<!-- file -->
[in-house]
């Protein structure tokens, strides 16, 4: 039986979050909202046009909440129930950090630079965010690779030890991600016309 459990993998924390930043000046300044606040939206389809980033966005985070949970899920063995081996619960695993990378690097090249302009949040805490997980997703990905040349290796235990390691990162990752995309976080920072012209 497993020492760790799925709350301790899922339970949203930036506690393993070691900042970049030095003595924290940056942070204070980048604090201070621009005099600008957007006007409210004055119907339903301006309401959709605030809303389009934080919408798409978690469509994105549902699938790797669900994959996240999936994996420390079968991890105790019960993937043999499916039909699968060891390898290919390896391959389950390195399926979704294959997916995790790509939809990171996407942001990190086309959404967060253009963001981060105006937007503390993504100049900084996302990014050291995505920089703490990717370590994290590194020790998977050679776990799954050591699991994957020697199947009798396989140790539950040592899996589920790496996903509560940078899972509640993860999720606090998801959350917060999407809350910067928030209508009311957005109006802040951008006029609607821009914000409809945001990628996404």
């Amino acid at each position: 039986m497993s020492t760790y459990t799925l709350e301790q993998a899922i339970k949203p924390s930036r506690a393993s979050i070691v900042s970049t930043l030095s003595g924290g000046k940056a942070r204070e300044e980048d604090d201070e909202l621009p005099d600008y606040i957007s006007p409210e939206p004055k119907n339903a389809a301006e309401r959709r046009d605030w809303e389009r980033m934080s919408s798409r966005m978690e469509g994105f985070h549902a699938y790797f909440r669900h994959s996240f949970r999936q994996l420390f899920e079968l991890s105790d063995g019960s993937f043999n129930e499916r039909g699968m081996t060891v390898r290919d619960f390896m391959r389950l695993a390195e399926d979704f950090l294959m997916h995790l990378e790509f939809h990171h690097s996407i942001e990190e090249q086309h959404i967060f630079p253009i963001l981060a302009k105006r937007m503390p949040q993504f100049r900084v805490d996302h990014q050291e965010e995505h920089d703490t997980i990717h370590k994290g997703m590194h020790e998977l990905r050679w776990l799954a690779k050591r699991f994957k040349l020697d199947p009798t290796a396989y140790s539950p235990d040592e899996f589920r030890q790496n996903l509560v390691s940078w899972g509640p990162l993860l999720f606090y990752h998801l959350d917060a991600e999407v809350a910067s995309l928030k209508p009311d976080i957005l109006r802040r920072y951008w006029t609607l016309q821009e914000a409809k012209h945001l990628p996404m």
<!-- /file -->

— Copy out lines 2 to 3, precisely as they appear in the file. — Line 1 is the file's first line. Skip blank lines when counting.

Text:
């Protein structure tokens, strides 16, 4: 039986979050909202046009909440129930950090630079965010690779030890991600016309 459990993998924390930043000046300044606040939206389809980033966005985070949970899920063995081996619960695993990378690097090249302009949040805490997980997703990905040349290796235990390691990162990752995309976080920072012209 497993020492760790799925709350301790899922339970949203930036506690393993070691900042970049030095003595924290940056942070204070980048604090201070621009005099600008957007006007409210004055119907339903301006309401959709605030809303389009934080919408798409978690469509994105549902699938790797669900994959996240999936994996420390079968991890105790019960993937043999499916039909699968060891390898290919390896391959389950390195399926979704294959997916995790790509939809990171996407942001990190086309959404967060253009963001981060105006937007503390993504100049900084996302990014050291995505920089703490990717370590994290590194020790998977050679776990799954050591699991994957020697199947009798396989140790539950040592899996589920790496996903509560940078899972509640993860999720606090998801959350917060999407809350910067928030209508009311957005109006802040951008006029609607821009914000409809945001990628996404």
């Amino acid at each position: 039986m497993s020492t760790y459990t799925l709350e301790q993998a899922i339970k949203p924390s930036r506690a393993s979050i070691v900042s970049t930043l030095s003595g924290g000046k940056a942070r204070e300044e980048d604090d201070e909202l621009p005099d600008y606040i957007s006007p409210e939206p004055k119907n339903a389809a301006e309401r959709r046009d605030w809303e389009r980033m934080s919408s798409r966005m978690e469509g994105f985070h549902a699938y790797f909440r669900h994959s996240f949970r999936q994996l420390f899920e079968l991890s105790d063995g019960s993937f043999n129930e499916r039909g699968m081996t060891v390898r290919d619960f390896m391959r389950l695993a390195e399926d979704f950090l294959m997916h995790l990378e790509f939809h990171h690097s996407i942001e990190e090249q086309h959404i967060f630079p253009i963001l981060a302009k105006r937007m503390p949040q993504f100049r900084v805490d996302h990014q050291e965010e995505h920089d703490t997980i990717h370590k994290g997703m590194h020790e998977l990905r050679w776990l799954a690779k050591r699991f994957k040349l020697d199947p009798t290796a396989y140790s539950p235990d040592e899996f589920r030890q790496n996903l509560v390691s940078w899972g509640p990162l993860l999720f606090y990752h998801l959350d917060a991600e999407v809350a910067s995309l928030k209508p009311d976080i957005l109006r802040r920072y951008w006029t609607l016309q821009e914000a409809k012209h945001l990628p996404m």